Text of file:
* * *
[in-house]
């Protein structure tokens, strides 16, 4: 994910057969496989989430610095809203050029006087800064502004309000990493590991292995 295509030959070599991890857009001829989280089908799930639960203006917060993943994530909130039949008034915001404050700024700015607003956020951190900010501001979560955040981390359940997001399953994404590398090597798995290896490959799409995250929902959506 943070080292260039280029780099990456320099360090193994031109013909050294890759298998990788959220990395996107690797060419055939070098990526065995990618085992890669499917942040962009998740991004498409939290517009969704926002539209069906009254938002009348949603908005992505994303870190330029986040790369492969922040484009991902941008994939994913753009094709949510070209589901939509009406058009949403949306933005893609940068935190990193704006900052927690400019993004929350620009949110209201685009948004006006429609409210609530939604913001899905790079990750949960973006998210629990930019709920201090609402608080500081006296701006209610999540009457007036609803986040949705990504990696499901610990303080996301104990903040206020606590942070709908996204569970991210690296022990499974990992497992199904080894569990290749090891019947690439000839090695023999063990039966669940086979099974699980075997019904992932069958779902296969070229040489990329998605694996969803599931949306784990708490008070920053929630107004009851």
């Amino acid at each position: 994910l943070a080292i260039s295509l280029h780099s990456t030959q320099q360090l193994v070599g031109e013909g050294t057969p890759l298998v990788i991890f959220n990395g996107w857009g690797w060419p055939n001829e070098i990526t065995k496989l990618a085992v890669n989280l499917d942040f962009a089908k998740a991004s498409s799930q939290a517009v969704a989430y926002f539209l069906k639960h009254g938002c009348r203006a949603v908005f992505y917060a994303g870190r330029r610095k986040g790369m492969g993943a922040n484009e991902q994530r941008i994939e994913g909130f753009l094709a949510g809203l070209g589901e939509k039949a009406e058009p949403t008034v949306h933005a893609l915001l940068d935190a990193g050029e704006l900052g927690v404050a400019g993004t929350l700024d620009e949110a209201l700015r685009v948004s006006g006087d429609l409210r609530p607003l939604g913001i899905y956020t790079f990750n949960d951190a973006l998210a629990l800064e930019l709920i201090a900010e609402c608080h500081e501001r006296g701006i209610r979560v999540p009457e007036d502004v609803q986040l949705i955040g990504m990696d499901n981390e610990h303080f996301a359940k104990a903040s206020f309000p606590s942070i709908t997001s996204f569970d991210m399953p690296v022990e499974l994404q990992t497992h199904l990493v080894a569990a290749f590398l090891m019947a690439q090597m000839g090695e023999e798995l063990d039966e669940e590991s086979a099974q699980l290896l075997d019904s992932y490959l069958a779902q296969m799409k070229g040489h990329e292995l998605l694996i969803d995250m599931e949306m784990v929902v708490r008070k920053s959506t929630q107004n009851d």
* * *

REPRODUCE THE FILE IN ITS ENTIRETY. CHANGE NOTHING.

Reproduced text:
[in-house]
């Protein structure tokens, strides 16, 4: 994910057969496989989430610095809203050029006087800064502004309000990493590991292995 295509030959070599991890857009001829989280089908799930639960203006917060993943994530909130039949008034915001404050700024700015607003956020951190900010501001979560955040981390359940997001399953994404590398090597798995290896490959799409995250929902959506 943070080292260039280029780099990456320099360090193994031109013909050294890759298998990788959220990395996107690797060419055939070098990526065995990618085992890669499917942040962009998740991004498409939290517009969704926002539209069906009254938002009348949603908005992505994303870190330029986040790369492969922040484009991902941008994939994913753009094709949510070209589901939509009406058009949403949306933005893609940068935190990193704006900052927690400019993004929350620009949110209201685009948004006006429609409210609530939604913001899905790079990750949960973006998210629990930019709920201090609402608080500081006296701006209610999540009457007036609803986040949705990504990696499901610990303080996301104990903040206020606590942070709908996204569970991210690296022990499974990992497992199904080894569990290749090891019947690439000839090695023999063990039966669940086979099974699980075997019904992932069958779902296969070229040489990329998605694996969803599931949306784990708490008070920053929630107004009851």
């Amino acid at each position: 994910l943070a080292i260039s295509l280029h780099s990456t030959q320099q360090l193994v070599g031109e013909g050294t057969p890759l298998v990788i991890f959220n990395g996107w857009g690797w060419p055939n001829e070098i990526t065995k496989l990618a085992v890669n989280l499917d942040f962009a089908k998740a991004s498409s799930q939290a517009v969704a989430y926002f539209l069906k639960h009254g938002c009348r203006a949603v908005f992505y917060a994303g870190r330029r610095k986040g790369m492969g993943a922040n484009e991902q994530r941008i994939e994913g909130f753009l094709a949510g809203l070209g589901e939509k039949a009406e058009p949403t008034v949306h933005a893609l915001l940068d935190a990193g050029e704006l900052g927690v404050a400019g993004t929350l700024d620009e949110a209201l700015r685009v948004s006006g006087d429609l409210r609530p607003l939604g913001i899905y956020t790079f990750n949960d951190a973006l998210a629990l800064e930019l709920i201090a900010e609402c608080h500081e501001r006296g701006i209610r979560v999540p009457e007036d502004v609803q986040l949705i955040g990504m990696d499901n981390e610990h303080f996301a359940k104990a903040s206020f309000p606590s942070i709908t997001s996204f569970d991210m399953p690296v022990e499974l994404q990992t497992h199904l990493v080894a569990a290749f590398l090891m019947a690439q090597m000839g090695e023999e798995l063990d039966e669940e590991s086979a099974q699980l290896l075997d019904s992932y490959l069958a779902q296969m799409k070229g040489h990329e292995l998605l694996i969803d995250m599931e949306m784990v929902v708490r008070k920053s959506t929630q107004n009851d």